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[REV 25-NOV-2014]

 
 
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VINTAGRAPH • WPA • WWII • THE TOY DEPARTMENT, 1913

U Again: 1920

U Again: 1920

Washington circa 1920. "People's Drug Store, 14th and U." Another view of the drug emporium seen in the previous post. National Photo Co. View full size.

 

1968 Riots

Riots broke out in Washington following the assassination of Martin Luther King Jr. in 1968. By most accounts the first act of violence was a brick thrown through the window of the People's Drug store at 14th and U. The three days of riots that followed killed 12 people, injured over 1,000, and burned 1,200 buildings, permanently altering the character of 14th, 7th and U streets N.W. as well as H street N.E.

Another, unrelated, historical tidbit associated with this store is this photo of Mary McLeod Bethune picketing over racist hiring practices.

United Cigar Stores

In a previous post I tried to describe this gas flame device in a United Cigar Store in NYC and here it is in 1920 D.C. It was at the cashier's counter in just about every United Cigar Store.

Cigar lighter

I believe that is indeed a brass cigar lighter. My mother has described, in detail, the one that was in her father's drugstore in the thirties and that photo looks like her description.

I Wonder

Can't help but wonder what that device is between the two customers. It appears to be brass and looks more than a little like a steam whistle. I've heard that drug stores in this period often had a device with a gas flame where a man could light his cigar. I wonder if this is one of those. Of course anyone who knows anything about smoking cigars uses a wooden match and doesn't let the head of the match touch the tobacco. Gases from lighters or the sulfur from a match can ruin the "taste" of the cigar. Never having smoked myself, I know this because of some reading I've done about Winston Churchill.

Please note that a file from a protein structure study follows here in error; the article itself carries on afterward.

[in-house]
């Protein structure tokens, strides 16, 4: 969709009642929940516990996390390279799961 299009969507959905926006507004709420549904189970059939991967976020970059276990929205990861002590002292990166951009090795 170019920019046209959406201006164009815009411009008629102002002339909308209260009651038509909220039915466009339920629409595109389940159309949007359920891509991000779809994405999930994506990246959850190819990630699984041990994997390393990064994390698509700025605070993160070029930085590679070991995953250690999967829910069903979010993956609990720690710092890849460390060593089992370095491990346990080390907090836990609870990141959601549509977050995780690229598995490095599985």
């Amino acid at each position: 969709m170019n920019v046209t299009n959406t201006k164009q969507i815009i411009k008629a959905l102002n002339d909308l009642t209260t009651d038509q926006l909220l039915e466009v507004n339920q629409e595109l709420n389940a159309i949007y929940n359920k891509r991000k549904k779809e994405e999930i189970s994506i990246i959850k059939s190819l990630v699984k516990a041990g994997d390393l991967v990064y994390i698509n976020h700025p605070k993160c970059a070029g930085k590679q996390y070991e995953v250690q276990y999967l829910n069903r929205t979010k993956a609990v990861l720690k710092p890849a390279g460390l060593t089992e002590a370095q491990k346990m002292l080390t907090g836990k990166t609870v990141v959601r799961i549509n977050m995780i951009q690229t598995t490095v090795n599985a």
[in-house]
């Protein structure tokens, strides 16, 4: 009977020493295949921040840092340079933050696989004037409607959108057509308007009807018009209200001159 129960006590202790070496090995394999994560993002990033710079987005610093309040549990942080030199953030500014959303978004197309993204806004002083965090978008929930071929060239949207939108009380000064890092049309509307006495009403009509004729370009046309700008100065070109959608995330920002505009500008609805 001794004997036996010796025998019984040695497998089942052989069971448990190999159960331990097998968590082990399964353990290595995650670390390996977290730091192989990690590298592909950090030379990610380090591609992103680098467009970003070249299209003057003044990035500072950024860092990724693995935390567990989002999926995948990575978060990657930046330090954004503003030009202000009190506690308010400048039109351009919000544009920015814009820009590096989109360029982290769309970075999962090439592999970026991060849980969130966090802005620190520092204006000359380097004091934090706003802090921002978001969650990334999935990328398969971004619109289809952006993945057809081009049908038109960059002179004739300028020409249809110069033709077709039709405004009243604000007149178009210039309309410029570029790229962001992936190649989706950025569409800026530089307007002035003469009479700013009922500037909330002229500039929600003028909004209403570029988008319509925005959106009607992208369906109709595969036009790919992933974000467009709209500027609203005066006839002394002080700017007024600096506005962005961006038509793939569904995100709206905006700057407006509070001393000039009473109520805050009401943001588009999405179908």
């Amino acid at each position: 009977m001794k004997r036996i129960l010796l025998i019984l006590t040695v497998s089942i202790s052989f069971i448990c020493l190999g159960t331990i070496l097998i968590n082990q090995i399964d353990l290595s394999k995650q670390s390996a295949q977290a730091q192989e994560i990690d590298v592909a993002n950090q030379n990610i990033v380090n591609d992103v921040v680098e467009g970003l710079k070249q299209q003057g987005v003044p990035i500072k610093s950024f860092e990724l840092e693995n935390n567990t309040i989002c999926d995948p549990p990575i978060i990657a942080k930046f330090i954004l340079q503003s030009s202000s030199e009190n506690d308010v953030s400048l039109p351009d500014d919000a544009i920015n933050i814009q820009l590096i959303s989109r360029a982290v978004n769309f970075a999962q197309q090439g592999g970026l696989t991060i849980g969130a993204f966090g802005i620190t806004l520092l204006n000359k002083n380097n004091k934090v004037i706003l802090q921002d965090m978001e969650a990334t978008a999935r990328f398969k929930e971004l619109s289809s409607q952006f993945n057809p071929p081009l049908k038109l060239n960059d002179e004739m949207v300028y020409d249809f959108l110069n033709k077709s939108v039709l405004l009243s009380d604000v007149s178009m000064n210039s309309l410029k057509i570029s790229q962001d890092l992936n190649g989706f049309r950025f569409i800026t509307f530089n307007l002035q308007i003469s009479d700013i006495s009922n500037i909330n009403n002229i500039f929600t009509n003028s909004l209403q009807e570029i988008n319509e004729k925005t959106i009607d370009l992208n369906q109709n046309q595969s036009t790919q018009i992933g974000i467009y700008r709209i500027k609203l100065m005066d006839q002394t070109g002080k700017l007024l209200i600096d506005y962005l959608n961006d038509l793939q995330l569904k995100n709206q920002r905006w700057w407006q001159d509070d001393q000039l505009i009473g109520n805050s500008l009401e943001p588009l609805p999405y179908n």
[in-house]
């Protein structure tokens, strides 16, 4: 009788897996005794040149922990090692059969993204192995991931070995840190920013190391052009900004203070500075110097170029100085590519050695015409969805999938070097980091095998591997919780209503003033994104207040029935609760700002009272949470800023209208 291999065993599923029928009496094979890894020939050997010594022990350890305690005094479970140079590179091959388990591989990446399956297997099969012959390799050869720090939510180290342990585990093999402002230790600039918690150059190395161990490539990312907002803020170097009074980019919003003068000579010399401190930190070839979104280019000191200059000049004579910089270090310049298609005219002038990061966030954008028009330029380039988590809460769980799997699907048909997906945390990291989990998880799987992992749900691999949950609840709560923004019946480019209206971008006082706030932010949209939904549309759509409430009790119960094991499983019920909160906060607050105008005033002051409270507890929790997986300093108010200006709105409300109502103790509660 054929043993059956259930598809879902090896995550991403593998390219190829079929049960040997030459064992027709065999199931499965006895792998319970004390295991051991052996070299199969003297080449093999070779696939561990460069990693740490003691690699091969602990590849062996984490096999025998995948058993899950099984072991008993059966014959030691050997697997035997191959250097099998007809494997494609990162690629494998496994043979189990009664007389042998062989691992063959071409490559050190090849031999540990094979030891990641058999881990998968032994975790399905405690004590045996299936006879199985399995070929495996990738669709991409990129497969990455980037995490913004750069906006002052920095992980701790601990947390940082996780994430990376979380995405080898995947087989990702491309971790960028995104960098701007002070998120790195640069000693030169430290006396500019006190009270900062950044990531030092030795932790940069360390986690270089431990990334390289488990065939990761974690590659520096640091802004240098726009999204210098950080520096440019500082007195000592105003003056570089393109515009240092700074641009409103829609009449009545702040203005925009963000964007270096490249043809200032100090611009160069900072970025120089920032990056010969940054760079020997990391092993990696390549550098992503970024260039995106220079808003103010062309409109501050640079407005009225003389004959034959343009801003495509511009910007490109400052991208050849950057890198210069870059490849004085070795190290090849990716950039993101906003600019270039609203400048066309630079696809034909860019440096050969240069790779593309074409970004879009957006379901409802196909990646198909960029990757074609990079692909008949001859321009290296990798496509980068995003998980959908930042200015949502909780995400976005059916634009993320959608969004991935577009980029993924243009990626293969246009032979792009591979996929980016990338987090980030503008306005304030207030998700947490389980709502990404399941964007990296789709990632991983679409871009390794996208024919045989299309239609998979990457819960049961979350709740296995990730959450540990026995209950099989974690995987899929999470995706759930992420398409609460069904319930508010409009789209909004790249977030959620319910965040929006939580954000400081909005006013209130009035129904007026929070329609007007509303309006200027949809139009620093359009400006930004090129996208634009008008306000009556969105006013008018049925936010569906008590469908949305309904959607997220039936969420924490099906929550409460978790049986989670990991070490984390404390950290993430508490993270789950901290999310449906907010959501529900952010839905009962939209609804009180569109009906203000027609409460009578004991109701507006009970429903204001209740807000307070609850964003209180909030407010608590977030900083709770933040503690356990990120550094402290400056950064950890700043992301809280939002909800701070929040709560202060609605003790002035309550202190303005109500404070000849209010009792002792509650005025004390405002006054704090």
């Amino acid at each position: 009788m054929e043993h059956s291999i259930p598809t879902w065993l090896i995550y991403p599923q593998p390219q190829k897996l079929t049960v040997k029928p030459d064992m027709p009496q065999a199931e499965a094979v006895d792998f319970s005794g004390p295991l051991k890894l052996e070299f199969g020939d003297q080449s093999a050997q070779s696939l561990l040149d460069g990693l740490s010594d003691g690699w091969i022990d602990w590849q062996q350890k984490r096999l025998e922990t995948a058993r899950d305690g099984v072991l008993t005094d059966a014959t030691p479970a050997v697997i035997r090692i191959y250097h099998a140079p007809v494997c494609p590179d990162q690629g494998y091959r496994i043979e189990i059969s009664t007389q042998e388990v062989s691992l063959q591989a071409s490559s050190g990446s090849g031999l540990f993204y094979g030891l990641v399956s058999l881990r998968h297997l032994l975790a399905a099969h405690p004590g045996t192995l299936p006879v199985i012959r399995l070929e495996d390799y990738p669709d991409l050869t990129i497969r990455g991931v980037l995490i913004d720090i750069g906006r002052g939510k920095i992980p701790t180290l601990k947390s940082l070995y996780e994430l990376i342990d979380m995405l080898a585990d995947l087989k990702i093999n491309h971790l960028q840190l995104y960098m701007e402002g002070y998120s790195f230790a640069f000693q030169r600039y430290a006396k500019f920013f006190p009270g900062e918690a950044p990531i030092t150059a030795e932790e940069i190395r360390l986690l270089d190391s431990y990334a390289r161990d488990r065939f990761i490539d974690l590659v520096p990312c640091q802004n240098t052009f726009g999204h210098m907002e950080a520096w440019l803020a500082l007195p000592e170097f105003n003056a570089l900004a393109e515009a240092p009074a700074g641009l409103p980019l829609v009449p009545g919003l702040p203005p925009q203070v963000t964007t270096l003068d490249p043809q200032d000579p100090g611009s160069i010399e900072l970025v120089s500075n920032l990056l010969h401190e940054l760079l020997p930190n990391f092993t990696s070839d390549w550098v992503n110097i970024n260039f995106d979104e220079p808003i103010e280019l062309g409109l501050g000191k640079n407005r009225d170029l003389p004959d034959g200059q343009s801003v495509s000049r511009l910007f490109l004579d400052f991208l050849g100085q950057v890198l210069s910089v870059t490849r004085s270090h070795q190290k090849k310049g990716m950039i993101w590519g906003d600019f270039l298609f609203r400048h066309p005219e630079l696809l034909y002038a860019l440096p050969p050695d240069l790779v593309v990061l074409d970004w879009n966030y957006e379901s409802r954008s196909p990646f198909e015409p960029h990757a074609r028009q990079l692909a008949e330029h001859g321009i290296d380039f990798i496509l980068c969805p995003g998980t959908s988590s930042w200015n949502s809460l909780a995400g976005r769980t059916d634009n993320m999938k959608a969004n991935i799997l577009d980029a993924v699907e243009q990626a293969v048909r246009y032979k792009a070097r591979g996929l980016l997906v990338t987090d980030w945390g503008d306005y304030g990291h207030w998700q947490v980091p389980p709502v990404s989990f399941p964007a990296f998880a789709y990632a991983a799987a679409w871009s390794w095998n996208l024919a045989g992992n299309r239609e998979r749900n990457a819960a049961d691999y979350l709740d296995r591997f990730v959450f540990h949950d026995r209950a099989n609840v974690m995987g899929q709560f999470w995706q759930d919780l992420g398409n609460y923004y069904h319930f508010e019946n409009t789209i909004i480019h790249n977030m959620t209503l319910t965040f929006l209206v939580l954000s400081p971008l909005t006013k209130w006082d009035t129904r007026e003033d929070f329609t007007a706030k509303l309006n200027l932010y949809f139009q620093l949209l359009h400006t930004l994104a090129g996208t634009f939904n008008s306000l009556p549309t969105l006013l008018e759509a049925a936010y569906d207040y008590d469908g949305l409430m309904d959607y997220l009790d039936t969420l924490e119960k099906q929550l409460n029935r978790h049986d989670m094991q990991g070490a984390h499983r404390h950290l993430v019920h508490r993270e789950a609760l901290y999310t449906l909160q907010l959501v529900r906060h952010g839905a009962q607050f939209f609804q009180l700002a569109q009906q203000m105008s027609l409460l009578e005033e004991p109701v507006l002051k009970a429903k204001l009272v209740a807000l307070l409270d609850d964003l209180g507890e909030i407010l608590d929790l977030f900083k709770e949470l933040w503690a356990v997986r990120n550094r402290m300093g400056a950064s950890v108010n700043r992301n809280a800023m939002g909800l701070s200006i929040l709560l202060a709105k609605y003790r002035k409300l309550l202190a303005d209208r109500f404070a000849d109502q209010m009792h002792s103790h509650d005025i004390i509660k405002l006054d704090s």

Doesn't go both ways. . .

Seems to me that each of the front doors open opposite from the other: one out, one in. I personally can't think of going to a store that had such a set up. Was this specific for this store alone, or was it an example of a trend for the time?

Although I never have and never will smoke, I'm often tickled by the names of cigarettes that have long disappeared (or maybe they're still around and just rare). The sign above the impatient gentleman advertises EGYPTIAN DEITIES brand cigarettes. The name makes it sound exotic and mysterious. I imagine that'd be a hard name to sell nowadays.

Little Tramp

. . . And to the left of the cop is Charlie Chaplin.

Foot patrol

Looks like a cop on the beat standing across the street, caught at the perfect moment to be frozen in time. If these folks had only known what a hit they would be making and yet what a mystery they would pose almost a century after the photo was snapped!

Keep em coming! Great stuff for detail freaks.

Impatient gentleman

The impatient older man looks pretty uncomfortable - he's probably looking for directions to the truss department.

Service!

The older man with his hands on his hips is getting impatient. Better wait on him!

Look at all of the cigs!

Looks like the grandfather of the star of "Clerks."

Smoker's Delight

I don't know what cigarettes sold for at 14th & U in 1920. It looks like a large tin of pipe tobacco was $2.95 (or is it snuff?). When I was in the service in the 1950s cigarettes were 19¢ at the PX. The other day I was in a convenience store here in NYC and a sign said a pack of Marlboros was $9.

Creepy

Wow! Creepy! Is that lady to the right a cardboard cutout??

Faster fans?

I'm going to have to assume the blades of the ceiling fans have been removed for some reason. Since the tree outside is bare of leaves, One presumes it's later in the season and thus cooler? Or perhaps the blades were removed as they interfered with accessing the upper shelves.

[Or, since this was the heating season, to keep the blades from getting covered with soot. - Dave]

 
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Shorpy.com | History in HD is a vintage photo blog featuring thousands of high-definition images from the 1850s to 1950s. The site is named after Shorpy Higginbotham, a teenage coal miner who lived 100 years ago.

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